Postby StrongFeather » Mon Sep 02, 2019 8:23 pm

It's been a long, busy summer and even though the posts don't show it, I have actually been working on the trailer. I feel like I could have built a house in less time than this is taking. Funny thing is I actually did build an in-ground swimming pool in less time - sadly, my family has been pointing that out a lot lately.

The two cabin door windows are in. <yawn>
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The roof spine was mocked up with the help of a broom stick and some 1.5" aluminum.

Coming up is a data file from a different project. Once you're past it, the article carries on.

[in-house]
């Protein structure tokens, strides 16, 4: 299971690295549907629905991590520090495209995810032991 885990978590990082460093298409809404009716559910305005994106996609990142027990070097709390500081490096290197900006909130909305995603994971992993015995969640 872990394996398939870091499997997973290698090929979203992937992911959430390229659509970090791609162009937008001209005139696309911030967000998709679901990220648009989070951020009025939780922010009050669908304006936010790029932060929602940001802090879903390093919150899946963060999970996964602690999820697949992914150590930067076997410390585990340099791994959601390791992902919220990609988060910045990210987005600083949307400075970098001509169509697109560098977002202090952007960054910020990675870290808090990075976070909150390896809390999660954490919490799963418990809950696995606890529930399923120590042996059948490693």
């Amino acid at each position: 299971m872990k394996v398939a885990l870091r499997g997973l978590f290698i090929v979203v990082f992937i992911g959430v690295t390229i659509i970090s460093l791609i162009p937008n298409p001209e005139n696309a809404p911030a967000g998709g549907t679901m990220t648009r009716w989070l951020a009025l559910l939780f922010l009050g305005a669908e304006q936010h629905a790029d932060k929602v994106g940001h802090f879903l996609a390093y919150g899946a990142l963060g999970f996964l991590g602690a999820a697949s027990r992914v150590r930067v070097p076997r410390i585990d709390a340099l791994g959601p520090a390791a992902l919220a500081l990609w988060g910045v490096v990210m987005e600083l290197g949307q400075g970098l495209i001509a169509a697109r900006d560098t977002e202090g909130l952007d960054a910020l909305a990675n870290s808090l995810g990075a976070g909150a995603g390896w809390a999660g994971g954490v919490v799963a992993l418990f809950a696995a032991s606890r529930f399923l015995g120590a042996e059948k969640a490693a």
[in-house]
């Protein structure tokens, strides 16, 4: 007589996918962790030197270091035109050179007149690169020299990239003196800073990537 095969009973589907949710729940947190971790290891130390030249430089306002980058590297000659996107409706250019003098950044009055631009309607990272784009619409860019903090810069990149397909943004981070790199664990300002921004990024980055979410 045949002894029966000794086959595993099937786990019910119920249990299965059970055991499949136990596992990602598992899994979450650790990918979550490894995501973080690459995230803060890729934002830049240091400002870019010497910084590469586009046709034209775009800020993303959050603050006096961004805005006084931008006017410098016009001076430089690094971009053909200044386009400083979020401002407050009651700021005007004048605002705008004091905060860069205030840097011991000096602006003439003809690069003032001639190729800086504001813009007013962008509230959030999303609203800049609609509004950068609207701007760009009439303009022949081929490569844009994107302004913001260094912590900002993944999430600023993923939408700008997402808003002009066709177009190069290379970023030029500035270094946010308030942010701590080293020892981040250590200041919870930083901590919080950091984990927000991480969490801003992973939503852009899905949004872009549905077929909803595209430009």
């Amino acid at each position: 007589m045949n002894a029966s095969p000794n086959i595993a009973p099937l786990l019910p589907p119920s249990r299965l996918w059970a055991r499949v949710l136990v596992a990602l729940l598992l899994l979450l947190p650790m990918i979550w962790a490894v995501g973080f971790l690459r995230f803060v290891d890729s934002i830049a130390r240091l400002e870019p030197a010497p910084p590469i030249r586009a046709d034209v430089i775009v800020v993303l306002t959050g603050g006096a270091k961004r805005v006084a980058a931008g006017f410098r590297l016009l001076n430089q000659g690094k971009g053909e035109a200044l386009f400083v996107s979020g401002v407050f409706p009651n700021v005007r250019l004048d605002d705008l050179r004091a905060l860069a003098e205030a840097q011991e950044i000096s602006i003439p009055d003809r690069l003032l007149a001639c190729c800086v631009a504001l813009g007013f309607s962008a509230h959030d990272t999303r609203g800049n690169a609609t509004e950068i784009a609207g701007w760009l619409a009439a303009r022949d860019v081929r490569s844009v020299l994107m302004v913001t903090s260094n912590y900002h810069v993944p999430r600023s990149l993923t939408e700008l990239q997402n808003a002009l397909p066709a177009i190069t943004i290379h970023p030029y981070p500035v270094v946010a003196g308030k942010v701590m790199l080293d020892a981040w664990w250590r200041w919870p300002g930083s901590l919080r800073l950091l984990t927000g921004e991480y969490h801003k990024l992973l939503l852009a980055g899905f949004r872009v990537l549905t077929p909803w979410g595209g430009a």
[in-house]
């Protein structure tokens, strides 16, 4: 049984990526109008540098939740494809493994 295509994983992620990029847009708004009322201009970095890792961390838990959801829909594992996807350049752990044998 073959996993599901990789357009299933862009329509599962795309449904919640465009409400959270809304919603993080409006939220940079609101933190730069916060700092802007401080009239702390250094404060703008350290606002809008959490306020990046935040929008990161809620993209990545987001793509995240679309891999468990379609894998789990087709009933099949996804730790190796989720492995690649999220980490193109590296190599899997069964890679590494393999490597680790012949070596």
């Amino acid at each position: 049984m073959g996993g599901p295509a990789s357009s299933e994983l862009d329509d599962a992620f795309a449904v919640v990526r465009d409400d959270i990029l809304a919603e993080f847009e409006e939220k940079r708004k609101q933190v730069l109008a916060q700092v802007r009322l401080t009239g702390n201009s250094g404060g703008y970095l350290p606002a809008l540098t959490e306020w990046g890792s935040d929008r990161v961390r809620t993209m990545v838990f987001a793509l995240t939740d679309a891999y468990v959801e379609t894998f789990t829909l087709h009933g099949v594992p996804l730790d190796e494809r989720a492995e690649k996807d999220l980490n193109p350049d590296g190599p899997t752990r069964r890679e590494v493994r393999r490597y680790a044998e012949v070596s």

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This allowed me to make accurate measurements for the 4 large roof panels.
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More to follow...
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Re: Carbon Fiber/Aluminum build for a family of 5

Postby StrongFeather » Mon Sep 02, 2019 8:53 pm

Unfortunately, two of the four roof panels had issues. I'm not sure what happened to one panel, but the last panel was by far the worst because my vacuum pump quit shortly after the infusion.

The result was not pretty and I was torn between infusing a new panel (cost of ordering more cloth, using more epoxy and consumables), or trying to fix the two messed up panels (time, time time...). In the end, I thought I'd try to fix the panels first - then re-make them if need be.